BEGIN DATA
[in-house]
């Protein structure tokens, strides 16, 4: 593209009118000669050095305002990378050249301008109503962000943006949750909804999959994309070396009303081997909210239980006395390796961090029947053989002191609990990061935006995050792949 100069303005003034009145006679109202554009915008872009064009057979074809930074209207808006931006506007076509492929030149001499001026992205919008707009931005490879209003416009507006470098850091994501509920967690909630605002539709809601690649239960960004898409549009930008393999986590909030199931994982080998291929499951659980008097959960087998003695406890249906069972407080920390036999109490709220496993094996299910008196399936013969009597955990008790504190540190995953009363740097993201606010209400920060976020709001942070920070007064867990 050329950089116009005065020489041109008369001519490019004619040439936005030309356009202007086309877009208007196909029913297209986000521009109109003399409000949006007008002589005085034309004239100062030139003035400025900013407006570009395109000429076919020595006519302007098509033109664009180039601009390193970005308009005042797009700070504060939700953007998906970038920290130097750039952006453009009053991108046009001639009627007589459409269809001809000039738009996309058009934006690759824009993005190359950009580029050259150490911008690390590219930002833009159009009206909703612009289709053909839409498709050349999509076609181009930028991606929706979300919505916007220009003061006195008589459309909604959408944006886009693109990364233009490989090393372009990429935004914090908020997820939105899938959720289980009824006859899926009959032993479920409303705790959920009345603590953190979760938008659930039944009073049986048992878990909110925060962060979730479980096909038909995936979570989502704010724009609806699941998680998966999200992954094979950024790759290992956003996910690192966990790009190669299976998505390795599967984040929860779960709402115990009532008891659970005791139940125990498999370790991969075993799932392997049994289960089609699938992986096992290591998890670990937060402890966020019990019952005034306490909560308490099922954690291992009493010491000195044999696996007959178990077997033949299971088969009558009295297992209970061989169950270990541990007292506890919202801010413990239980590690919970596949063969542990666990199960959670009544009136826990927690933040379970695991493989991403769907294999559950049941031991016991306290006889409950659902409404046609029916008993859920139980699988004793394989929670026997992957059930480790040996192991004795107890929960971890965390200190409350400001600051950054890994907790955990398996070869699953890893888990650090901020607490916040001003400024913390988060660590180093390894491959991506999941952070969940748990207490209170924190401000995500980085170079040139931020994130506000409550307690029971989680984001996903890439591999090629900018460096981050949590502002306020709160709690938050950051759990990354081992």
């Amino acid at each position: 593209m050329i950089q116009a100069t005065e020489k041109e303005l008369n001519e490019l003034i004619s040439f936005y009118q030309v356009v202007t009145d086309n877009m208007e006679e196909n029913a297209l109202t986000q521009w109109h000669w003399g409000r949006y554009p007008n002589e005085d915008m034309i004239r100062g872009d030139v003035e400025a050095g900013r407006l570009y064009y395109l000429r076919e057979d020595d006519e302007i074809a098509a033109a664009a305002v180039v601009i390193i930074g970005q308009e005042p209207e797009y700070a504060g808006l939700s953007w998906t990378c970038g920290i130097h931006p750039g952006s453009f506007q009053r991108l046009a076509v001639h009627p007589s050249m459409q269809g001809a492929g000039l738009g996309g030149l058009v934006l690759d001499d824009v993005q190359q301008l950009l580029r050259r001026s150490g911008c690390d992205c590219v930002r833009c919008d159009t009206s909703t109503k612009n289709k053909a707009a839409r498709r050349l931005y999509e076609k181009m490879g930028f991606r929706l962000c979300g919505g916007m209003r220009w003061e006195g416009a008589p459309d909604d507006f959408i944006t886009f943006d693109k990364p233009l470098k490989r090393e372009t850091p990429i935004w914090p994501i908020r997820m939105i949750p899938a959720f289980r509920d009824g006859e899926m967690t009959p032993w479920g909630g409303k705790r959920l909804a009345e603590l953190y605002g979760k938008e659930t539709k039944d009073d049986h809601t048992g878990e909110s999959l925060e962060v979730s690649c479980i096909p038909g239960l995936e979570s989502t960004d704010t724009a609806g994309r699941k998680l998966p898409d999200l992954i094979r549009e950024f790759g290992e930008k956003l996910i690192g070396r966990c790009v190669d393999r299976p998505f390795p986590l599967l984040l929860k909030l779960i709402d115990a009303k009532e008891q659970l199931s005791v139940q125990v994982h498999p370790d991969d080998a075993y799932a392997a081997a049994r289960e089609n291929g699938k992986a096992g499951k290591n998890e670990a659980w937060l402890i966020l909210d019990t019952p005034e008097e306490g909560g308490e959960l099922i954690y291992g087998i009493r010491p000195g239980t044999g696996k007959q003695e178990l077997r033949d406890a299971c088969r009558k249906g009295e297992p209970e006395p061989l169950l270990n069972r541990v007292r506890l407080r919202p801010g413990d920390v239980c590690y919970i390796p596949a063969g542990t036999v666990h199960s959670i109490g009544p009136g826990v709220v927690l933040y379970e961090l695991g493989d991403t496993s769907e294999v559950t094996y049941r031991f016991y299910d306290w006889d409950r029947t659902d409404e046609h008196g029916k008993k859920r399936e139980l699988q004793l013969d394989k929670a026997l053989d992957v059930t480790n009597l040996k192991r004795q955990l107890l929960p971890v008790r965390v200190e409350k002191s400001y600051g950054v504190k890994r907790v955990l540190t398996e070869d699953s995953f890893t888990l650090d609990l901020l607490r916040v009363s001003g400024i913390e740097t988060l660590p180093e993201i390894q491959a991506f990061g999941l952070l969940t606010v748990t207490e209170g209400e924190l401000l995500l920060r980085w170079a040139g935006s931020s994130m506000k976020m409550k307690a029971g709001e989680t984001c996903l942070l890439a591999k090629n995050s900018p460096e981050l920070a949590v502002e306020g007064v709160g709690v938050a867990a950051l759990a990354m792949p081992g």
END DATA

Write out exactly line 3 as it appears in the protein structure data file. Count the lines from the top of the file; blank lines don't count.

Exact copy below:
């Amino acid at each position: 593209m050329i950089q116009a100069t005065e020489k041109e303005l008369n001519e490019l003034i004619s040439f936005y009118q030309v356009v202007t009145d086309n877009m208007e006679e196909n029913a297209l109202t986000q521009w109109h000669w003399g409000r949006y554009p007008n002589e005085d915008m034309i004239r100062g872009d030139v003035e400025a050095g900013r407006l570009y064009y395109l000429r076919e057979d020595d006519e302007i074809a098509a033109a664009a305002v180039v601009i390193i930074g970005q308009e005042p209207e797009y700070a504060g808006l939700s953007w998906t990378c970038g920290i130097h931006p750039g952006s453009f506007q009053r991108l046009a076509v001639h009627p007589s050249m459409q269809g001809a492929g000039l738009g996309g030149l058009v934006l690759d001499d824009v993005q190359q301008l950009l580029r050259r001026s150490g911008c690390d992205c590219v930002r833009c919008d159009t009206s909703t109503k612009n289709k053909a707009a839409r498709r050349l931005y999509e076609k181009m490879g930028f991606r929706l962000c979300g919505g916007m209003r220009w003061e006195g416009a008589p459309d909604d507006f959408i944006t886009f943006d693109k990364p233009l470098k490989r090393e372009t850091p990429i935004w914090p994501i908020r997820m939105i949750p899938a959720f289980r509920d009824g006859e899926m967690t009959p032993w479920g909630g409303k705790r959920l909804a009345e603590l953190y605002g979760k938008e659930t539709k039944d009073d049986h809601t048992g878990e909110s999959l925060e962060v979730s690649c479980i096909p038909g239960l995936e979570s989502t960004d704010t724009a609806g994309r699941k998680l998966p898409d999200l992954i094979r549009e950024f790759g290992e930008k956003l996910i690192g070396r966990c790009v190669d393999r299976p998505f390795p986590l599967l984040l929860k909030l779960i709402d115990a009303k009532e008891q659970l199931s005791v139940q125990v994982h498999p370790d991969d080998a075993y799932a392997a081997a049994r289960e089609n291929g699938k992986a096992g499951k290591n998890e670990a659980w937060l402890i966020l909210d019990t019952p005034e008097e306490g909560g308490e959960l099922i954690y291992g087998i009493r010491p000195g239980t044999g696996k007959q003695e178990l077997r033949d406890a299971c088969r009558k249906g009295e297992p209970e006395p061989l169950l270990n069972r541990v007292r506890l407080r919202p801010g413990d920390v239980c590690y919970i390796p596949a063969g542990t036999v666990h199960s959670i109490g009544p009136g826990v709220v927690l933040y379970e961090l695991g493989d991403t496993s769907e294999v559950t094996y049941r031991f016991y299910d306290w006889d409950r029947t659902d409404e046609h008196g029916k008993k859920r399936e139980l699988q004793l013969d394989k929670a026997l053989d992957v059930t480790n009597l040996k192991r004795q955990l107890l929960p971890v008790r965390v200190e409350k002191s400001y600051g950054v504190k890994r907790v955990l540190t398996e070869d699953s995953f890893t888990l650090d609990l901020l607490r916040v009363s001003g400024i913390e740097t988060l660590p180093e993201i390894q491959a991506f990061g999941l952070l969940t606010v748990t207490e209170g209400e924190l401000l995500l920060r980085w170079a040139g935006s931020s994130m506000k976020m409550k307690a029971g709001e989680t984001c996903l942070l890439a591999k090629n995050s900018p460096e981050l920070a949590v502002e306020g007064v709160g709690v938050a867990a950051l759990a990354m792949p081992g």